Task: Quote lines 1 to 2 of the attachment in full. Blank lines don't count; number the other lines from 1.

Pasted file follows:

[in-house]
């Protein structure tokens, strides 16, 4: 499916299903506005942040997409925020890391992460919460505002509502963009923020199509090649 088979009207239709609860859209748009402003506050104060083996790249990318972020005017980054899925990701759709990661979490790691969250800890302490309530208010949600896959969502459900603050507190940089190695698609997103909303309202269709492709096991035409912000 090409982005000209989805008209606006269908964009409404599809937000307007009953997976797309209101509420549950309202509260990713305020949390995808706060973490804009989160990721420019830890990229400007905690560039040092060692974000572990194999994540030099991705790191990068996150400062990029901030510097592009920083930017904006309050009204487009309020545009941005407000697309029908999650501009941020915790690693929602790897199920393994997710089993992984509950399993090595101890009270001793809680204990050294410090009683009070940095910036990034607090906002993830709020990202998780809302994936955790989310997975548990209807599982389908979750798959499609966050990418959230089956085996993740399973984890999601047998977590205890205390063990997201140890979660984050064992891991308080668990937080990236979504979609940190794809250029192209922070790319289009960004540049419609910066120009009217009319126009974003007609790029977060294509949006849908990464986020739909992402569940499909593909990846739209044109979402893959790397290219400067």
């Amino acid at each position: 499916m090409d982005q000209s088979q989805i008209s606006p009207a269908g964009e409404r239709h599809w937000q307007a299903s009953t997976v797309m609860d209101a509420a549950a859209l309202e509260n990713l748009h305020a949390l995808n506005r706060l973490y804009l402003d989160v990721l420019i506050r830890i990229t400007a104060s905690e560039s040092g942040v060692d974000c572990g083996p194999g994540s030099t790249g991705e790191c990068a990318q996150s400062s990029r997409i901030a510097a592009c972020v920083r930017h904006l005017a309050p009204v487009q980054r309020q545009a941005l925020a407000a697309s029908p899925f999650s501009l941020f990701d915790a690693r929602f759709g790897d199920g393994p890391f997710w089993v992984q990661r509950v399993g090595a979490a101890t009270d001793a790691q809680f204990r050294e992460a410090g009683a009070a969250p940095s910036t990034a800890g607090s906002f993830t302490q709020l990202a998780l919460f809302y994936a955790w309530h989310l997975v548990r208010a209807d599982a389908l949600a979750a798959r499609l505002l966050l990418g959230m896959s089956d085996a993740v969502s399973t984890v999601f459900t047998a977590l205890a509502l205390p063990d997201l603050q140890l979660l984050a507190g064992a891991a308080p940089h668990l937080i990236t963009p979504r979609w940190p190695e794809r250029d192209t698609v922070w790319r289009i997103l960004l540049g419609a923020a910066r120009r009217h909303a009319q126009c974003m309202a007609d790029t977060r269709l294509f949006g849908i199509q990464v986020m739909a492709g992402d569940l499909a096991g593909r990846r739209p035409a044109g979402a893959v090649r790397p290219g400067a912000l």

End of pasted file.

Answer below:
[in-house]
């Protein structure tokens, strides 16, 4: 499916299903506005942040997409925020890391992460919460505002509502963009923020199509090649 088979009207239709609860859209748009402003506050104060083996790249990318972020005017980054899925990701759709990661979490790691969250800890302490309530208010949600896959969502459900603050507190940089190695698609997103909303309202269709492709096991035409912000 090409982005000209989805008209606006269908964009409404599809937000307007009953997976797309209101509420549950309202509260990713305020949390995808706060973490804009989160990721420019830890990229400007905690560039040092060692974000572990194999994540030099991705790191990068996150400062990029901030510097592009920083930017904006309050009204487009309020545009941005407000697309029908999650501009941020915790690693929602790897199920393994997710089993992984509950399993090595101890009270001793809680204990050294410090009683009070940095910036990034607090906002993830709020990202998780809302994936955790989310997975548990209807599982389908979750798959499609966050990418959230089956085996993740399973984890999601047998977590205890205390063990997201140890979660984050064992891991308080668990937080990236979504979609940190794809250029192209922070790319289009960004540049419609910066120009009217009319126009974003007609790029977060294509949006849908990464986020739909992402569940499909593909990846739209044109979402893959790397290219400067």